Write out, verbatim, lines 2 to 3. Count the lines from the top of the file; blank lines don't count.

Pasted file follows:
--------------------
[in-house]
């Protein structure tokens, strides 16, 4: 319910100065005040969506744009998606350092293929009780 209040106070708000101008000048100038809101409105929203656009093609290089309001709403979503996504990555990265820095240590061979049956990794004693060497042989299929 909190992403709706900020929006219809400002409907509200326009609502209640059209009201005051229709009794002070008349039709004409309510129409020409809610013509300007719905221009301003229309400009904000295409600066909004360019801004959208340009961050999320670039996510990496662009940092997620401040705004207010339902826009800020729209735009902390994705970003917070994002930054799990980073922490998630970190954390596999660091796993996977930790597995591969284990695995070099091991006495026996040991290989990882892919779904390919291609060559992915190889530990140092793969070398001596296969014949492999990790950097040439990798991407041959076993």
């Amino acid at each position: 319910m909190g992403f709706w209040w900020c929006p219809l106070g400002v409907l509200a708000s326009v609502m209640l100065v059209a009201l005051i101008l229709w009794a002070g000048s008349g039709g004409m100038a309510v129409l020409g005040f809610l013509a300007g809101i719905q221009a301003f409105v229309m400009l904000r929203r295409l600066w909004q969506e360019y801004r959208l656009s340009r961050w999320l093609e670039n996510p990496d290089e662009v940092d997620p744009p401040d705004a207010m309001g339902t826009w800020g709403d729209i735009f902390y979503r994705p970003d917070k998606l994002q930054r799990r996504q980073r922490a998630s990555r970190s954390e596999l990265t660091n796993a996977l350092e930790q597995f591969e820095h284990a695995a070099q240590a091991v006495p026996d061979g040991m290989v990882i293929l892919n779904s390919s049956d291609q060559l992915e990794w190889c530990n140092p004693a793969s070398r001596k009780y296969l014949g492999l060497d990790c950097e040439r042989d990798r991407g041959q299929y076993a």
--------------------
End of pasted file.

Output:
């Protein structure tokens, strides 16, 4: 319910100065005040969506744009998606350092293929009780 209040106070708000101008000048100038809101409105929203656009093609290089309001709403979503996504990555990265820095240590061979049956990794004693060497042989299929 909190992403709706900020929006219809400002409907509200326009609502209640059209009201005051229709009794002070008349039709004409309510129409020409809610013509300007719905221009301003229309400009904000295409600066909004360019801004959208340009961050999320670039996510990496662009940092997620401040705004207010339902826009800020729209735009902390994705970003917070994002930054799990980073922490998630970190954390596999660091796993996977930790597995591969284990695995070099091991006495026996040991290989990882892919779904390919291609060559992915190889530990140092793969070398001596296969014949492999990790950097040439990798991407041959076993």
């Amino acid at each position: 319910m909190g992403f709706w209040w900020c929006p219809l106070g400002v409907l509200a708000s326009v609502m209640l100065v059209a009201l005051i101008l229709w009794a002070g000048s008349g039709g004409m100038a309510v129409l020409g005040f809610l013509a300007g809101i719905q221009a301003f409105v229309m400009l904000r929203r295409l600066w909004q969506e360019y801004r959208l656009s340009r961050w999320l093609e670039n996510p990496d290089e662009v940092d997620p744009p401040d705004a207010m309001g339902t826009w800020g709403d729209i735009f902390y979503r994705p970003d917070k998606l994002q930054r799990r996504q980073r922490a998630s990555r970190s954390e596999l990265t660091n796993a996977l350092e930790q597995f591969e820095h284990a695995a070099q240590a091991v006495p026996d061979g040991m290989v990882i293929l892919n779904s390919s049956d291609q060559l992915e990794w190889c530990n140092p004693a793969s070398r001596k009780y296969l014949g492999l060497d990790c950097e040439r042989d990798r991407g041959q299929y076993a």